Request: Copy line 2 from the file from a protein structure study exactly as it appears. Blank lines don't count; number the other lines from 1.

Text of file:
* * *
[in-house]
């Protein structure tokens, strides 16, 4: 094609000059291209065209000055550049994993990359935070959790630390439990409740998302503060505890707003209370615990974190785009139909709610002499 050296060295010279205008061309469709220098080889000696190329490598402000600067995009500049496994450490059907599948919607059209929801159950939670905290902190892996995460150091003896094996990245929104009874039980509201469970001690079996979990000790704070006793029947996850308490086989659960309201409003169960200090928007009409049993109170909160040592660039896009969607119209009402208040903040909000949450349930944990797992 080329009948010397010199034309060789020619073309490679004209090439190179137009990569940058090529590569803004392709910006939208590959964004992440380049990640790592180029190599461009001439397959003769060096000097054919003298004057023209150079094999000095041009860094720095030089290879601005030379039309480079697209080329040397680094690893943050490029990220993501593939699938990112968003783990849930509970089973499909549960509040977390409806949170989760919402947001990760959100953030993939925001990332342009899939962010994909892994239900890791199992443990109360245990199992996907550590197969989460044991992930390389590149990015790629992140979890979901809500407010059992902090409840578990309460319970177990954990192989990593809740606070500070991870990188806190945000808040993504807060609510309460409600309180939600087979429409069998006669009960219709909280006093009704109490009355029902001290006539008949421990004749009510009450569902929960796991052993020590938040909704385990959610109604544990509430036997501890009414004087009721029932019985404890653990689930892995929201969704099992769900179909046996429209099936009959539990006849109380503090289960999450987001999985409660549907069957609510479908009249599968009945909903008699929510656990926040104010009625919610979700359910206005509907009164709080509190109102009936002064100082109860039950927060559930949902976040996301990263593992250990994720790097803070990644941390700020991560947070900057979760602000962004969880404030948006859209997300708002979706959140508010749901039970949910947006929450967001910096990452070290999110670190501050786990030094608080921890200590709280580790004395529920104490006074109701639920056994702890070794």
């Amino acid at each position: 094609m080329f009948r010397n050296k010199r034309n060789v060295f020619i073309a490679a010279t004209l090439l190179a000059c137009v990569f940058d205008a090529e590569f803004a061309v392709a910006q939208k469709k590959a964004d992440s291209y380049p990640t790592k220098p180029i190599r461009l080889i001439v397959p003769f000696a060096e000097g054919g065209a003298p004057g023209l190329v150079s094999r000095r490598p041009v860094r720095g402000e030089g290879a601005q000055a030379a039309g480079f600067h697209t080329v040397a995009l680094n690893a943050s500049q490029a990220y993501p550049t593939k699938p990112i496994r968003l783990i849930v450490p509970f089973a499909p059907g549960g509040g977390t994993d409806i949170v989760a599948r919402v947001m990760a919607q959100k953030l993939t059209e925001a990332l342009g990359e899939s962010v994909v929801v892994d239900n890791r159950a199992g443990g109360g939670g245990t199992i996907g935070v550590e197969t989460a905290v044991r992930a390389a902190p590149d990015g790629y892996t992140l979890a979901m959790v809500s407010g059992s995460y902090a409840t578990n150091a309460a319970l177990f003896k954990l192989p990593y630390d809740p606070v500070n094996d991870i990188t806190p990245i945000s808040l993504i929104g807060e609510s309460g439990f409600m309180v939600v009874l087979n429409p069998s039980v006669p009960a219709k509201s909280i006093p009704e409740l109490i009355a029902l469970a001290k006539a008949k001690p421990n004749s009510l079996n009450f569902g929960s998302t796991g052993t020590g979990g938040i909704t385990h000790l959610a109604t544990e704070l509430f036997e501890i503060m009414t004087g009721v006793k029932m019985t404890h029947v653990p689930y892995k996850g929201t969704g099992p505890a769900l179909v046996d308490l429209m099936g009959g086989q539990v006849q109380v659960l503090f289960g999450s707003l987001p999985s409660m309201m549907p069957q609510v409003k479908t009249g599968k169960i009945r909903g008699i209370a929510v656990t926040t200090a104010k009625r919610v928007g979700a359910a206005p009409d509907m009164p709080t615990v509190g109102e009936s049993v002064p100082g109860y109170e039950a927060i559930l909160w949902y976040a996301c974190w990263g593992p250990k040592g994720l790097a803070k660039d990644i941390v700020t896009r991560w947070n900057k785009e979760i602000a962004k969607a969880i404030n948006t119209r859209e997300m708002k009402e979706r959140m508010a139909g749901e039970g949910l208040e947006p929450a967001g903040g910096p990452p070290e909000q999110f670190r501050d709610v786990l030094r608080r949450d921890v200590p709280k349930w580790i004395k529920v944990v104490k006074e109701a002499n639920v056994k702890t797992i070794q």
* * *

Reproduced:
């Protein structure tokens, strides 16, 4: 094609000059291209065209000055550049994993990359935070959790630390439990409740998302503060505890707003209370615990974190785009139909709610002499 050296060295010279205008061309469709220098080889000696190329490598402000600067995009500049496994450490059907599948919607059209929801159950939670905290902190892996995460150091003896094996990245929104009874039980509201469970001690079996979990000790704070006793029947996850308490086989659960309201409003169960200090928007009409049993109170909160040592660039896009969607119209009402208040903040909000949450349930944990797992 080329009948010397010199034309060789020619073309490679004209090439190179137009990569940058090529590569803004392709910006939208590959964004992440380049990640790592180029190599461009001439397959003769060096000097054919003298004057023209150079094999000095041009860094720095030089290879601005030379039309480079697209080329040397680094690893943050490029990220993501593939699938990112968003783990849930509970089973499909549960509040977390409806949170989760919402947001990760959100953030993939925001990332342009899939962010994909892994239900890791199992443990109360245990199992996907550590197969989460044991992930390389590149990015790629992140979890979901809500407010059992902090409840578990309460319970177990954990192989990593809740606070500070991870990188806190945000808040993504807060609510309460409600309180939600087979429409069998006669009960219709909280006093009704109490009355029902001290006539008949421990004749009510009450569902929960796991052993020590938040909704385990959610109604544990509430036997501890009414004087009721029932019985404890653990689930892995929201969704099992769900179909046996429209099936009959539990006849109380503090289960999450987001999985409660549907069957609510479908009249599968009945909903008699929510656990926040104010009625919610979700359910206005509907009164709080509190109102009936002064100082109860039950927060559930949902976040996301990263593992250990994720790097803070990644941390700020991560947070900057979760602000962004969880404030948006859209997300708002979706959140508010749901039970949910947006929450967001910096990452070290999110670190501050786990030094608080921890200590709280580790004395529920104490006074109701639920056994702890070794």